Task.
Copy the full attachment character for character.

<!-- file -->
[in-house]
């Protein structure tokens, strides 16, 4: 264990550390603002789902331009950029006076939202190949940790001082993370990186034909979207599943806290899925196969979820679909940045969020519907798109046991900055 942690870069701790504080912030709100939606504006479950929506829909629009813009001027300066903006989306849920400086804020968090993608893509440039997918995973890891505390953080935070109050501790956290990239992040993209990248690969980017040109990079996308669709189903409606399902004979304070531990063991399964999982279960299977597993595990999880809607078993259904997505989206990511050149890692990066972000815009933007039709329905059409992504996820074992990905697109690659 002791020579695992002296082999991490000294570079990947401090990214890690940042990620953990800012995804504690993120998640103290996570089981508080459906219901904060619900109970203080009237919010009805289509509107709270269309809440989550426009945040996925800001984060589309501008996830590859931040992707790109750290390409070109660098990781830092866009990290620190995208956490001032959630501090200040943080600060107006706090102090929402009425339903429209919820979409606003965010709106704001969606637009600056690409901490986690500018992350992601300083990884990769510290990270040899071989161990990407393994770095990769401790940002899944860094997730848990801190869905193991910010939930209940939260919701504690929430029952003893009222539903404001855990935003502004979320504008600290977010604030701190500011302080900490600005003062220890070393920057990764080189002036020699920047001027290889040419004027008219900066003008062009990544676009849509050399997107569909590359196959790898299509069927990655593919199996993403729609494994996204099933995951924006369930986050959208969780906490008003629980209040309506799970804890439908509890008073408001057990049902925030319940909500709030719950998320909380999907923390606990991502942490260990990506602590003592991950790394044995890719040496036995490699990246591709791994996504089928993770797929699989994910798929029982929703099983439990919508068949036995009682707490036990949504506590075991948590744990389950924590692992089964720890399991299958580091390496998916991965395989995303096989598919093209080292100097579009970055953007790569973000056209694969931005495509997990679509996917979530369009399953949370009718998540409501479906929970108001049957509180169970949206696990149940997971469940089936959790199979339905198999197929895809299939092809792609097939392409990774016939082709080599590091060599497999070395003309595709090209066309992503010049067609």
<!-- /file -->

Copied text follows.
[in-house]
């Protein structure tokens, strides 16, 4: 264990550390603002789902331009950029006076939202190949940790001082993370990186034909979207599943806290899925196969979820679909940045969020519907798109046991900055 942690870069701790504080912030709100939606504006479950929506829909629009813009001027300066903006989306849920400086804020968090993608893509440039997918995973890891505390953080935070109050501790956290990239992040993209990248690969980017040109990079996308669709189903409606399902004979304070531990063991399964999982279960299977597993595990999880809607078993259904997505989206990511050149890692990066972000815009933007039709329905059409992504996820074992990905697109690659 002791020579695992002296082999991490000294570079990947401090990214890690940042990620953990800012995804504690993120998640103290996570089981508080459906219901904060619900109970203080009237919010009805289509509107709270269309809440989550426009945040996925800001984060589309501008996830590859931040992707790109750290390409070109660098990781830092866009990290620190995208956490001032959630501090200040943080600060107006706090102090929402009425339903429209919820979409606003965010709106704001969606637009600056690409901490986690500018992350992601300083990884990769510290990270040899071989161990990407393994770095990769401790940002899944860094997730848990801190869905193991910010939930209940939260919701504690929430029952003893009222539903404001855990935003502004979320504008600290977010604030701190500011302080900490600005003062220890070393920057990764080189002036020699920047001027290889040419004027008219900066003008062009990544676009849509050399997107569909590359196959790898299509069927990655593919199996993403729609494994996204099933995951924006369930986050959208969780906490008003629980209040309506799970804890439908509890008073408001057990049902925030319940909500709030719950998320909380999907923390606990991502942490260990990506602590003592991950790394044995890719040496036995490699990246591709791994996504089928993770797929699989994910798929029982929703099983439990919508068949036995009682707490036990949504506590075991948590744990389950924590692992089964720890399991299958580091390496998916991965395989995303096989598919093209080292100097579009970055953007790569973000056209694969931005495509997990679509996917979530369009399953949370009718998540409501479906929970108001049957509180169970949206696990149940997971469940089936959790199979339905198999197929895809299939092809792609097939392409990774016939082709080599590091060599497999070395003309595709090209066309992503010049067609």